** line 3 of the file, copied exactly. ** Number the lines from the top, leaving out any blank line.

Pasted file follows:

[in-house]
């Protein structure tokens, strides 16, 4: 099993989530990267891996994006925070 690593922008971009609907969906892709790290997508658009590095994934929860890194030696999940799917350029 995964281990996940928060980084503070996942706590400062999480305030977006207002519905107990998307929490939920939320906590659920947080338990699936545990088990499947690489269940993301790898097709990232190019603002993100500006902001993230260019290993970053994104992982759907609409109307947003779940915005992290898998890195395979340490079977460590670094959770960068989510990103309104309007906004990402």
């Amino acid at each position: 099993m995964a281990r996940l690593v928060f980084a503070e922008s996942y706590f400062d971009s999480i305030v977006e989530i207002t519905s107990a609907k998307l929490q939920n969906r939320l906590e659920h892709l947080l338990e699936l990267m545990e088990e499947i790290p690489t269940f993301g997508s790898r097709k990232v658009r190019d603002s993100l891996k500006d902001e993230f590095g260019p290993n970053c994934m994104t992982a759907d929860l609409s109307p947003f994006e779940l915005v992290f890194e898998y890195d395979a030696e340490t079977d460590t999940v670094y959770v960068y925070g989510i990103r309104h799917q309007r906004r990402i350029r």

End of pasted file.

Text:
């Amino acid at each position: 099993m995964a281990r996940l690593v928060f980084a503070e922008s996942y706590f400062d971009s999480i305030v977006e989530i207002t519905s107990a609907k998307l929490q939920n969906r939320l906590e659920h892709l947080l338990e699936l990267m545990e088990e499947i790290p690489t269940f993301g997508s790898r097709k990232v658009r190019d603002s993100l891996k500006d902001e993230f590095g260019p290993n970053c994934m994104t992982a759907d929860l609409s109307p947003f994006e779940l915005v992290f890194e898998y890195d395979a030696e340490t079977d460590t999940v670094y959770v960068y925070g989510i990103r309104h799917q309007r906004r990402i350029r």